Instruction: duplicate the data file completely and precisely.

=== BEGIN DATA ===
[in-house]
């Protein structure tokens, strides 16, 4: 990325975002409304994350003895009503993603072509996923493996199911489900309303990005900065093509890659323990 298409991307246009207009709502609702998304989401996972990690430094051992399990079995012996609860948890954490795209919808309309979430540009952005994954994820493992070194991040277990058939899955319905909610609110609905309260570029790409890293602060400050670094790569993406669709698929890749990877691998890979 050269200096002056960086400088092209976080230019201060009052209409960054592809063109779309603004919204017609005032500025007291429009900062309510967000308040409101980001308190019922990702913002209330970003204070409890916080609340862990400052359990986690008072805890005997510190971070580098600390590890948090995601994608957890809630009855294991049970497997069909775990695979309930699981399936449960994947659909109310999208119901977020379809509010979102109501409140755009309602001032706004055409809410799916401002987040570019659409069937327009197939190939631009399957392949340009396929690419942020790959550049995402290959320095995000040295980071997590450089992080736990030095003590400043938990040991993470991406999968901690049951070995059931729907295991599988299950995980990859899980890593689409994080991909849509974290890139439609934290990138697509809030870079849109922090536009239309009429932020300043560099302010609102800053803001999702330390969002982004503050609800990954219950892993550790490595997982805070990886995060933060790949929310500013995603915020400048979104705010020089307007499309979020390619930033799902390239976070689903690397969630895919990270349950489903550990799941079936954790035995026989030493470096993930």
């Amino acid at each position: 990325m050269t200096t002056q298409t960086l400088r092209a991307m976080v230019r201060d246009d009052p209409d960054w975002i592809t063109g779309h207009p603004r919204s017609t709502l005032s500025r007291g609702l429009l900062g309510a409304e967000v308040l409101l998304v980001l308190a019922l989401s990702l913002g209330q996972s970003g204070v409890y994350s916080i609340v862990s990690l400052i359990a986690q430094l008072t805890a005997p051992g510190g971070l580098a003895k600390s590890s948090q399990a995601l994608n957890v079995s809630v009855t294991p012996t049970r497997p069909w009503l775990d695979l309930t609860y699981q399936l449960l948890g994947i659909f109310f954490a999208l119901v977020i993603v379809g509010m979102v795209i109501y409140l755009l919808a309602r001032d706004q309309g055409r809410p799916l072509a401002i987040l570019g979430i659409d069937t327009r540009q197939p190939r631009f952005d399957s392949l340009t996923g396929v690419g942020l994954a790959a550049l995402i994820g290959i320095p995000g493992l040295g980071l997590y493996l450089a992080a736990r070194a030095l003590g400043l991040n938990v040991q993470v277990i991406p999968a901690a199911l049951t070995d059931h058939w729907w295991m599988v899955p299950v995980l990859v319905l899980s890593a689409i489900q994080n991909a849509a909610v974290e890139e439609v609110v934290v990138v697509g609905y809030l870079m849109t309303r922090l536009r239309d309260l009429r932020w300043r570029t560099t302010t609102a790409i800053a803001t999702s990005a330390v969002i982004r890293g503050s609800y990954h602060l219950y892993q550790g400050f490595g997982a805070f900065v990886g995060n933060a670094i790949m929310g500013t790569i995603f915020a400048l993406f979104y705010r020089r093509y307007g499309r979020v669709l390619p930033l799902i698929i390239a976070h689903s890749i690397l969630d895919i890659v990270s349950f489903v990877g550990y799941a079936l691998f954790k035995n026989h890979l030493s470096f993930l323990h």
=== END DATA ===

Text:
[in-house]
């Protein structure tokens, strides 16, 4: 990325975002409304994350003895009503993603072509996923493996199911489900309303990005900065093509890659323990 298409991307246009207009709502609702998304989401996972990690430094051992399990079995012996609860948890954490795209919808309309979430540009952005994954994820493992070194991040277990058939899955319905909610609110609905309260570029790409890293602060400050670094790569993406669709698929890749990877691998890979 050269200096002056960086400088092209976080230019201060009052209409960054592809063109779309603004919204017609005032500025007291429009900062309510967000308040409101980001308190019922990702913002209330970003204070409890916080609340862990400052359990986690008072805890005997510190971070580098600390590890948090995601994608957890809630009855294991049970497997069909775990695979309930699981399936449960994947659909109310999208119901977020379809509010979102109501409140755009309602001032706004055409809410799916401002987040570019659409069937327009197939190939631009399957392949340009396929690419942020790959550049995402290959320095995000040295980071997590450089992080736990030095003590400043938990040991993470991406999968901690049951070995059931729907295991599988299950995980990859899980890593689409994080991909849509974290890139439609934290990138697509809030870079849109922090536009239309009429932020300043560099302010609102800053803001999702330390969002982004503050609800990954219950892993550790490595997982805070990886995060933060790949929310500013995603915020400048979104705010020089307007499309979020390619930033799902390239976070689903690397969630895919990270349950489903550990799941079936954790035995026989030493470096993930």
């Amino acid at each position: 990325m050269t200096t002056q298409t960086l400088r092209a991307m976080v230019r201060d246009d009052p209409d960054w975002i592809t063109g779309h207009p603004r919204s017609t709502l005032s500025r007291g609702l429009l900062g309510a409304e967000v308040l409101l998304v980001l308190a019922l989401s990702l913002g209330q996972s970003g204070v409890y994350s916080i609340v862990s990690l400052i359990a986690q430094l008072t805890a005997p051992g510190g971070l580098a003895k600390s590890s948090q399990a995601l994608n957890v079995s809630v009855t294991p012996t049970r497997p069909w009503l775990d695979l309930t609860y699981q399936l449960l948890g994947i659909f109310f954490a999208l119901v977020i993603v379809g509010m979102v795209i109501y409140l755009l919808a309602r001032d706004q309309g055409r809410p799916l072509a401002i987040l570019g979430i659409d069937t327009r540009q197939p190939r631009f952005d399957s392949l340009t996923g396929v690419g942020l994954a790959a550049l995402i994820g290959i320095p995000g493992l040295g980071l997590y493996l450089a992080a736990r070194a030095l003590g400043l991040n938990v040991q993470v277990i991406p999968a901690a199911l049951t070995d059931h058939w729907w295991m599988v899955p299950v995980l990859v319905l899980s890593a689409i489900q994080n991909a849509a909610v974290e890139e439609v609110v934290v990138v697509g609905y809030l870079m849109t309303r922090l536009r239309d309260l009429r932020w300043r570029t560099t302010t609102a790409i800053a803001t999702s990005a330390v969002i982004r890293g503050s609800y990954h602060l219950y892993q550790g400050f490595g997982a805070f900065v990886g995060n933060a670094i790949m929310g500013t790569i995603f915020a400048l993406f979104y705010r020089r093509y307007g499309r979020v669709l390619p930033l799902i698929i390239a976070h689903s890749i690397l969630d895919i890659v990270s349950f489903v990877g550990y799941a079936l691998f954790k035995n026989h890979l030493s470096f993930l323990h």